• Where individual bids are possible and there is no significant degree of integration of recourses and activities, a joint bid would in principle amount to a restriction by object; 
  • Where bidding consortium agreements contain more parties than necessary and there is one party that could bid individually, the mere fact that there are more parties than necessary, does not by itself suffice to find a restriction by object; 
  • When assessing the anticompetitive effects, it is required to examine how the competition would realistically play out in the absence of the bidding consortium agreement; 
  • Only strictly necessary information should be shared between members of the consortium on a ‘need-to-know' basis. 

Where Article 101(1) TFEU applies, the conditions of Article 101(3) may be fulfilled if the joint bid allows the parties to submit a more competitive offer than would otherwise be possible individually. The resulting benefits, to both the contracting party and the final consumers, must outweigh the competitive restrictions.31

4.4 Information exchanges 

The chapter on information exchanges was subject to a thorough revision to reflect the latest case law and for the purpose of clarity when undertakings self-assess their exchanges of information. The new Horizontal Guidelines provide additional guidance relating to existing concepts as well as new concepts, especially regarding the digitalization of information and enhanced data sharing possibilities. 

It is important to note that no safe harbor was implemented in this chapter since the exchange of commercially sensitive information, even by undertakings with relatively small market shares, may still have irreversible and significant effects on competition.32

Pursuant to the Horizontal Guidelines, Article 101(1) TFEU applies “where an exchange of commercially sensitive information is likely to influence the commercial strategy of competitors, thereby creating or being capable of creating conditions of competitions which do not correspond to the normal conditions of the market in question.”33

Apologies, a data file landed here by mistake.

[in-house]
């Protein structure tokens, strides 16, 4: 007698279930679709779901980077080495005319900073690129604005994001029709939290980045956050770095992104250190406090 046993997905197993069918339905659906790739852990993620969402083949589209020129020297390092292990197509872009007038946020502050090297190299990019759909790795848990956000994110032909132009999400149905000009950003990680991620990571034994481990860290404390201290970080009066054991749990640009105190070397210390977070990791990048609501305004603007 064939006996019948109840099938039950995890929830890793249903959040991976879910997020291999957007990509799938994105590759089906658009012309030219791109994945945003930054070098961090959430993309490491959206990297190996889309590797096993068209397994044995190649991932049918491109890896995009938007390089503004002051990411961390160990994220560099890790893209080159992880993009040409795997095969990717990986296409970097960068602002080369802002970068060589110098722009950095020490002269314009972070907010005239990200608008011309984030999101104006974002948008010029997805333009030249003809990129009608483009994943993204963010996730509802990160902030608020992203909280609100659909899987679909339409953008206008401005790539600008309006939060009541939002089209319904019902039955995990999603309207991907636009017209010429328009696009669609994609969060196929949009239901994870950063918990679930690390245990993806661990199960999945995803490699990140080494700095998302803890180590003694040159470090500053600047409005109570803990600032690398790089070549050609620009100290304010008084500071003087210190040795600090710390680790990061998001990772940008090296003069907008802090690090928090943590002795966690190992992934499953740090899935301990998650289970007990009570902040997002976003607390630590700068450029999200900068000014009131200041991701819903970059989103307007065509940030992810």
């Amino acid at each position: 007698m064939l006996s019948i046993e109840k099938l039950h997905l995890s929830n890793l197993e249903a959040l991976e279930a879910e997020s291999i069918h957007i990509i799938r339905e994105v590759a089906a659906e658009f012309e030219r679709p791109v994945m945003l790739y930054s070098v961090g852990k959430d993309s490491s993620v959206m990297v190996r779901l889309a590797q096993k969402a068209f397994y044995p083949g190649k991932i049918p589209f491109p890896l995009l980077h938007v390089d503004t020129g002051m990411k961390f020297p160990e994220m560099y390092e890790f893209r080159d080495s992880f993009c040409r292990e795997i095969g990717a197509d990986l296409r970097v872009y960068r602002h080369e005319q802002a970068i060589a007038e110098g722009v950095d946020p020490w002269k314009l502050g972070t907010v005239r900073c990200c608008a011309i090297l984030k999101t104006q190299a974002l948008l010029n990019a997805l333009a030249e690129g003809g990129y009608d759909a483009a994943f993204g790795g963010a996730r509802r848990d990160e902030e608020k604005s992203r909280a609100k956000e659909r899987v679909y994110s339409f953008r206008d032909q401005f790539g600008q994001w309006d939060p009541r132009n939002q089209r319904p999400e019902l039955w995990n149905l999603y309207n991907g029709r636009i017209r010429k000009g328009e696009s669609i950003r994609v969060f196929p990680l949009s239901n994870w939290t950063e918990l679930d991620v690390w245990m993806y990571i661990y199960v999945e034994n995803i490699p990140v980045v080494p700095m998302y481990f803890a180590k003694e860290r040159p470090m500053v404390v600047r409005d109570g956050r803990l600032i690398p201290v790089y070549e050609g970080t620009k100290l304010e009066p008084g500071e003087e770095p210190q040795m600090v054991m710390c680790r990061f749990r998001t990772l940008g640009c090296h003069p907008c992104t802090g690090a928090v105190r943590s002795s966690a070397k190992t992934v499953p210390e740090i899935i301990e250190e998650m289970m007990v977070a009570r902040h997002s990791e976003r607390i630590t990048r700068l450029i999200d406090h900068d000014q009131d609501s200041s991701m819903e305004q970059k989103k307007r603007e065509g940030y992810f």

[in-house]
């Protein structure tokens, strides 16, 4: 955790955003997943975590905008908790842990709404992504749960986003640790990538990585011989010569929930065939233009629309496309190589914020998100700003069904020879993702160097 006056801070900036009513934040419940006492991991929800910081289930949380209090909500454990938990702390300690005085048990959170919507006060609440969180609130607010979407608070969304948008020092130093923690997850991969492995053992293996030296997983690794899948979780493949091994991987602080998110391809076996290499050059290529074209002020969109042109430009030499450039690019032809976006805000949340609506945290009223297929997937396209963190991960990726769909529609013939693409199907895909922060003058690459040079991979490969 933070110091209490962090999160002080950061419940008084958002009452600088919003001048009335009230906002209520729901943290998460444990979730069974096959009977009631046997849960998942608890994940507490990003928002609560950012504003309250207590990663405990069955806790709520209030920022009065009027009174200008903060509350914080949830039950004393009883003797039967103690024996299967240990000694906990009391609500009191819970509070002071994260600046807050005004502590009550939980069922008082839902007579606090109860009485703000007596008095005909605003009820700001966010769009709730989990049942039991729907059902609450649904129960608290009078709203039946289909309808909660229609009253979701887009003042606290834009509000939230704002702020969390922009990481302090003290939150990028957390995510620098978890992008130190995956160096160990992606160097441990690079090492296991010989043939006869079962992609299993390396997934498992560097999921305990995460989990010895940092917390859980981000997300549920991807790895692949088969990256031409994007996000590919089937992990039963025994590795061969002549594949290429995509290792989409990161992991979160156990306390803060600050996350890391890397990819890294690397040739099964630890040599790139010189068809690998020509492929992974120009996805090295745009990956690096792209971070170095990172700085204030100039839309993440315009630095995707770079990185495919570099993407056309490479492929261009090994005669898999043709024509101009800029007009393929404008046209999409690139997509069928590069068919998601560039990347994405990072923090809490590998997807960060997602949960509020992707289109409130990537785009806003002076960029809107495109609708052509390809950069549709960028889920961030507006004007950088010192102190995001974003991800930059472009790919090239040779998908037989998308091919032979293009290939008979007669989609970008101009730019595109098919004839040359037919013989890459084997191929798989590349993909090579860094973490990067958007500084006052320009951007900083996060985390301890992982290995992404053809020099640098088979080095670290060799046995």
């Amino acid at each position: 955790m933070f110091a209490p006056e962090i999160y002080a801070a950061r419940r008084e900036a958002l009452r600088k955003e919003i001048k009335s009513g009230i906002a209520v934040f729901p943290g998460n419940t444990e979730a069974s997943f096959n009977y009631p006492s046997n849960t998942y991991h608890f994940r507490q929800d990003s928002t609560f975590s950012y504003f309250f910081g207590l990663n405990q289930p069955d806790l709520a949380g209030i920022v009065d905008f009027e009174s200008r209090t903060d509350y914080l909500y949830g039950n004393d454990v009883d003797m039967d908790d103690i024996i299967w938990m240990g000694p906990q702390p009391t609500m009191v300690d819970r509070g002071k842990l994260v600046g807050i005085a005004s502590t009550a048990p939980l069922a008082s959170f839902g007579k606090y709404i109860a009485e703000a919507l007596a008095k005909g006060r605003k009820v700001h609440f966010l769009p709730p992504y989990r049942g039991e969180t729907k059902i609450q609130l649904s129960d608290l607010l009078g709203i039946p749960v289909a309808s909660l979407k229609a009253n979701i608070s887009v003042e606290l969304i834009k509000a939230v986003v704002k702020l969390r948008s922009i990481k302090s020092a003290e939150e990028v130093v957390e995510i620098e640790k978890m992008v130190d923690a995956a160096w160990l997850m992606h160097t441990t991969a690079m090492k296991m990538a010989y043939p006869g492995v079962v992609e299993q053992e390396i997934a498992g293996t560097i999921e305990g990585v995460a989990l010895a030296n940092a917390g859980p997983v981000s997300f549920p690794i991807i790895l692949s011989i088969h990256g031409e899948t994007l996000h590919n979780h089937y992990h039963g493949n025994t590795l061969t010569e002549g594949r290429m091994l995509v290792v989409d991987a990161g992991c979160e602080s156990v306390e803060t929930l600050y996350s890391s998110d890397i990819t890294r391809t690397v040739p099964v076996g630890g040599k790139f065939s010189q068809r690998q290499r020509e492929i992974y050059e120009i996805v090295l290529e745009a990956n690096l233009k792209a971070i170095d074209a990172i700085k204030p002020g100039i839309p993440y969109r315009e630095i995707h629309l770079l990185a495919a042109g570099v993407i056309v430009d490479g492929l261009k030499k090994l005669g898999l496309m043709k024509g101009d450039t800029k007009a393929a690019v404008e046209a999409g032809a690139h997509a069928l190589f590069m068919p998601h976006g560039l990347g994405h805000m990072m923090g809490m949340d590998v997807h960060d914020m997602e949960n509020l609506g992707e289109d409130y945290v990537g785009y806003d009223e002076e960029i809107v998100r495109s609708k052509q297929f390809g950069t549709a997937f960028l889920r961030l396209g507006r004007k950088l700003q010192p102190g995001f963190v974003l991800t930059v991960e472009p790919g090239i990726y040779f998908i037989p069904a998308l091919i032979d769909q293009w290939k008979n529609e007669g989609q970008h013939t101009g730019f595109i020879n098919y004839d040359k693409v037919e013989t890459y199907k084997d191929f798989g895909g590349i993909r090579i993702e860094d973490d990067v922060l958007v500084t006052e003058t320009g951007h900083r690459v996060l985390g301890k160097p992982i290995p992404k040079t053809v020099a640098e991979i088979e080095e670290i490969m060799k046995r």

The notion ‘information’ in the Horizontal Guidelines is defined as raw data, pre-processed data, data which is manipulated to produce meaningful information and any other type of information including non-digital information.34 By doing so, the European Commission has broadened the scope of information to include all types of data. 

The Horizontal Guidelines provide further guidance on what generally can be considered as commercially sensitive information, namely, information on pricing, costs, capacity, production, quantities, market shares, customers, plans to enter or exit the market or regarding other important elements of an undertaking’s strategy that undertakings active in a genuinely competitive market would not have an incentive to reveal to each other.35 The sharing of such information may be considered a restriction of competition by object, without the need to prove a direct connection between the exchanged information and the consumer prices.36

On the other hand, information that is generally not considered as commercially sensitive includes information relating to the general functioning of a state or industry, public policy or regulatory matters, non-confidential technical issues relevant to the industry in general, general non-proprietary technology and related issues, general promotional opportunities relevant to the industry in general and non-strategic technical or scientific data that results in consumer benefits and non-strategic information needed to build new business partnerships between undertakings.37

The revised Guidelines furthermore provide further guidance on concepts relevant to the assessment of the commercially sensitive nature of information such as the aggregation or the age of the information. Additionally, it also provides further guidance on the characteristics of the exchange of information such as unilateral disclosure or indirect exchanges of information.